by Doug Schneider
October 02, 2004
If not for a slippery strainer, marine scientists Katrin Iken and Brenda Konar would have missed making what has turned out to be an important discovery.
This past June, the University of Alaska Fairbanks researchers, together with a team of graduate students, were aboard a chartered fishing vessel in Alaska's Prince William Sound. They were conducting a survey of the sound's marine life as part of a global study of ocean biodiversity.
While sorting through buckets of marine creatures collected during scuba diving forays in the sound's shallow coastal waters, Iken says she accidentally dropped overboard a small tool called a sieve that's used to separate different-sized organisms.
Katrin Iken said, "Between samples you have to rinse your sieve. So what you should do is get a bucket of water and rinse it. But I was a little lazy and I bent overboard and dunked it into the water. It somehow just slipped my hand."
Iken was at first embarrassed by her rookie mistake. But within minutes, her embarrassment would turn to delight. Donning their scuba gear, Iken and Brenda Konar went into the water to retrieve the lost strainer. Konar picks up the story from there.
Konar said, "We decided to go in and look for the sieve, and we dropped in, and it was right under the boat. But then I started to look around, and I saw all these little tumbleweeds everywhere. The more I started looking, the more I thought, there's a rhodolith bed here, and as far as I know, rhodoliths have never been described before in Alaska. We were shocked to see how many rhodoliths were down there."
Konar and Iken had stumbled upon a bed of rhodoliths - a type of coralline red algae that deposits calcium carbonate within their cell walls to form hard structures that closely resemble beds of colorful coral.
Konar said, "Most of them were about the size of a ping-pong ball. They have lots of branches that come out from a centerpiece. They are almost like jacks sitting on the bottom, except that they are pink."
Globally, rhodoliths fill an important niche in the marine ecosystem, serving as a transition habitat between rocky and sandy areas. They've been found throughout the world's oceans, including in the Arctic near Greenland and in waters off British Columbia. [Rhodolith distribution map - Courtesy Journal of Phycology.]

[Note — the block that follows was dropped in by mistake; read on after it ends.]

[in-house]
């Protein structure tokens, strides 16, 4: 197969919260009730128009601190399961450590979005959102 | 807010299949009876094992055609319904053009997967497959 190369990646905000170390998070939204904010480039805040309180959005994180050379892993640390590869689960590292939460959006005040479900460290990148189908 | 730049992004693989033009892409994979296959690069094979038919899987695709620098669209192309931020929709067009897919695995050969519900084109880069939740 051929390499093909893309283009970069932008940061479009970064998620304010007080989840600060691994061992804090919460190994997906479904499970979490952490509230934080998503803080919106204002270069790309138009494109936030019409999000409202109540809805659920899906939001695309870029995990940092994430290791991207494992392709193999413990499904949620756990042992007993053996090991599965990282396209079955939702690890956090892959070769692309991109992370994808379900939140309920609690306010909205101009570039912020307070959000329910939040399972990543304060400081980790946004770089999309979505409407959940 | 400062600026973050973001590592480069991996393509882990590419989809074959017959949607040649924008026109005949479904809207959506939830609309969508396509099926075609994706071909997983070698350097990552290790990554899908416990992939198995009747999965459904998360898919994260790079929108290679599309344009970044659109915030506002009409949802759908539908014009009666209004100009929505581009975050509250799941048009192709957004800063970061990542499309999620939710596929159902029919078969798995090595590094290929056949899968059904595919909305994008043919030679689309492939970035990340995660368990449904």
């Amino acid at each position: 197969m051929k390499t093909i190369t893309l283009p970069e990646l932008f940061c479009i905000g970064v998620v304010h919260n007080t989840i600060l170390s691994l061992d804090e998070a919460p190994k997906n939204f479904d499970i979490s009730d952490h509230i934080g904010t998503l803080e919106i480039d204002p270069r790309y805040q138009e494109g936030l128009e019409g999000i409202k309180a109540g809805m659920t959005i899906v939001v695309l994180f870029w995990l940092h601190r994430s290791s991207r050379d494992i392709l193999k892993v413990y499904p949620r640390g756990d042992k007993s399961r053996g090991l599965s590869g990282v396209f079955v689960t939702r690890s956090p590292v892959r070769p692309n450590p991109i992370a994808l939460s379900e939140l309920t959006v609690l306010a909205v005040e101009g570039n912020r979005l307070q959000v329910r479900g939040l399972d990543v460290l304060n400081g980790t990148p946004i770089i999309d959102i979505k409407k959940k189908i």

But in her more than 15 years of diving in Alaska, Konar says she had never come across them.
Konar said, "The exciting thing is that it's not only a new species but a whole new type of habitat."
Unlike coral, rhodoliths don't attach themselves to the ocean floor. Rather, they drift like tiny marine tumbleweeds along the seafloor until they grow heavy enough to settle and form brightly colored beds. And while corals are animals that filter plankton and other organisms from the water for food, rhodoliths produce energy through photosynthesis.
Konar said, "Rhodoliths have been found to be important as refuge in other areas of the world. I think it will be important to do some more exploring to find out how many of these beds there are, where they are, and what organisms associate with these beds, because it could be that they are an important nursery for species in our waters, too."
Using a measuring tape, Konar and Iken calculated the bed to be more than 60 meters wide, or about 197 feet, and at least that much long.
About two dozen specimens were sent to Mexico, to a laboratory run by Rafael Riosmena-Rodriguez at the Autonomous University of Baja California in La Paz. Riosmena-Rodriguez is an internationally recognized marine taxonomist who specializes in identifying rhodoliths.
Riosmena-Rodriguez said, "I think we have at least two species. One species is a worldwide species, very easy to identify. The other one is a potentially new species. The plant has very big conceptacles, the reproductive structures. And the thallus is very thin. This is something unique that you don't find in very many species."
While they search for funding to look for more rhodolith beds, Konar, Iken, and Riosmena-Rodriguez will submit a scientific paper on their discovery to a marine journal. And if one of their rhodoliths turns out to be a new species, they'll have the honor of naming it. Katrin Iken already has one name in mind.
Iken said, "The one that is ranking very high right now is 'sieve over the boatei.' But that's really more of a joke."
Iken also has gotten over her initial embarrassment at having dropped an important tool overboard.
Iken said, "Whenever I
drop something now I can say that I was just looking for a new
habitat or a new species."
This story is courtesy of Arctic
Science Journeys, a production of the Alaska Sea Grant Program
at the University of Alaska Fairbanks School of Fisheries and